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In the space of a week, just over 49 years ago, Burnley faced cup matches against Everton and SSC Napoli. One ended in defeat, the other saw us win through to the next round, but both left a bitter taste, certainly for chairman Bob Lord.

On the last day of January, we travelled to Goodison Park to face Everton in an FA Cup 3rd round replay following a 0-0 draw at Turf Moor.

No more visits to Goodison for Bob Lord

No more visits to Goodison for Bob Lord

Everton, who had won the competition in the previous season, won the replay 2-1 and went on to reach the 6th round before going out to Nottingham Forest. This win came courtesy of two goals from Scottish striker Alex Young. He gave Everton the lead midway through the first half and then scored the winner a quarter of an hour from the end after Willie Irvine had equalised for us just a few minutes before half time.

But Irvine was the talking point after suffering a broken leg following an incident with Everton’s Johnny Morrissey.

It spilled over into the boardroom at the end of the game. Bob Lord, Burnley’s no-punches-pulled chairman, was expressing a few thoughts on the game in his usual outspoken manner when one of the three men he had been in conversation with asked him to leave the premises. Without further ado Mr Lord walked out, and with no regrets as he indicated later.

He was reluctant to discuss the incident later and said: “For publication, I have nothing to say at all”, but he did confirm that he would never again set foot in the directors private room at Everton.

Mr Lord’s comments had been on the subject of the appalling display of bad sportsmanship by a fairly large section of those in the paddock who booed off Irvine as he lay with a broken leg on a stretcher.

Lord was very angry indeed about it when he returned to the Burnley coach, and manager Harry Potts was upset about this, and the amount of rough play from the home side. It was mentioned to Mr Potts that on at least two occasions an Everton player had been seen to take deliberate kicks at a Burnley man. He said: “Of course any comments we make now are said to be sour grapes.”

Eight days later and Mr Lord had more than a few upset Scousers to deal with. He was one of the Burnley party who came under threat in Naples after our 0-0 draw there had seen us go through in the Fairs Cup on a 3-0 aggregate.

I think most of us know the story that led to Adam Blacklaw being arrested for his own safety after trouble started at the final whistle.

There had been concerns over the potential for violence but the day before the game, Napoli president Giocchine Lauro said: “This is not the Congo. We are not barbarians. You will see how good sportsmen we are tomorrow.”

One day on and when he asked Lord what could be done to make amends, Lord told him: “See that we get or of here and back to the airport safely.”

If we know what happened to the players, what about the press and Burnley supporters. Keith McNee, reporting for the Burnley Express, wrote: “Six English journalists, myself among them, had a machine-gun escort from the San Paolo Stadium in Naples after Burnley’s Fairs Cup match had ended in a riot.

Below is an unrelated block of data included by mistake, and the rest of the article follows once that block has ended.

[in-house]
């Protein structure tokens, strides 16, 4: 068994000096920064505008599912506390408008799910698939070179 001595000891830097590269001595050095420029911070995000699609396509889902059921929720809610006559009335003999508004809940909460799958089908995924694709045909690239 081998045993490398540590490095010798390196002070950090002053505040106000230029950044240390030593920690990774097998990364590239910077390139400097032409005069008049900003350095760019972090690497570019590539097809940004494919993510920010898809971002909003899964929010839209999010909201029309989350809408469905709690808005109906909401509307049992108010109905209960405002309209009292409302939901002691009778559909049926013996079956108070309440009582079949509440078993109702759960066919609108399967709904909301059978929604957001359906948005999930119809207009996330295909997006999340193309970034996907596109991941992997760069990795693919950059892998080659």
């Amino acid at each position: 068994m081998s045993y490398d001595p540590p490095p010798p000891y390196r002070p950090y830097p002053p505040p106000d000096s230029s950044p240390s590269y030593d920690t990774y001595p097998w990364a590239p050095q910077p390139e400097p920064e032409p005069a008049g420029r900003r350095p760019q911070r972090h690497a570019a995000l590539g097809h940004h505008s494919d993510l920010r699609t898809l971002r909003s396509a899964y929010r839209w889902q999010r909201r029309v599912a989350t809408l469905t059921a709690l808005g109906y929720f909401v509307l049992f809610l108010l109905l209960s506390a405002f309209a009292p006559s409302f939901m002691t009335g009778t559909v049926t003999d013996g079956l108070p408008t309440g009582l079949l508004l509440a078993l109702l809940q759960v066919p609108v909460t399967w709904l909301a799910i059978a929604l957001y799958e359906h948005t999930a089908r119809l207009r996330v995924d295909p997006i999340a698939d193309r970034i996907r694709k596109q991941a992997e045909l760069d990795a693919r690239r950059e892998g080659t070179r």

“An armoured lorry, nine jeep loads of militia and a dozen police motor cyclists formed a protective convoy for the team coach’s journey to Capodochina Airport five miles away, but we were cut off in the press box by angry and demonstrative Neapolitan fans and taken into police custody for our own safety.”

The calm before the storm in Naples as the teams line up ahead of kick off

The calm before the storm in Naples as the teams line up ahead of kick off

Eventually, they were bundled into two taxis and given a police escort back to the airport but for four fans there was still a story to tell. Two of them, 18-year-old Malcolm Moss and 23-year-old Les Hurrell, had travelled by train and they eventually got home safely.

Moss said: “We decided it would be better if we took our claret and blue scarves off, but we didn’t have much trouble. There were a few Italians making funny remarks during the game but there were no scuffles or anything like that. I would go again without any fears.”

That wasn’t the case with the two Burnley fans who were heading back to Rome to fly home. These two were Brian Wren of Littleborough and Roy Kilby from Great Harwood and the pair were thankful to Burnley born Jean Satterthwaite who was working in Rome as a children’s nurse.

Her knowledge of Italian helped calm the crowds until police arrived to protect them as they tried to make their way back from the stadium.

Mr Kilby said: “But for Jean we would have been coming home in boxes. They were going berserk all around us and they knew we were British. One Italian kicked me in the back and but for Jean’s calmness, the crowd might have gone over the boil.”

He added: “I didn’t feel safe until our plane got off the ground in Rome. We’ll follow Burnley anywhere, but not to Naples again.”

Malcolm Moss, Les Hurrell, Brian Wren and Roy Kilby. They were four committed Burnley supporters who travelled the length and breadth of the country, and into Europe, watching the Clarets over many years. I’ve known all four of them well but sadly Malcolm is now the only one still with us. He remains a regular supporter.

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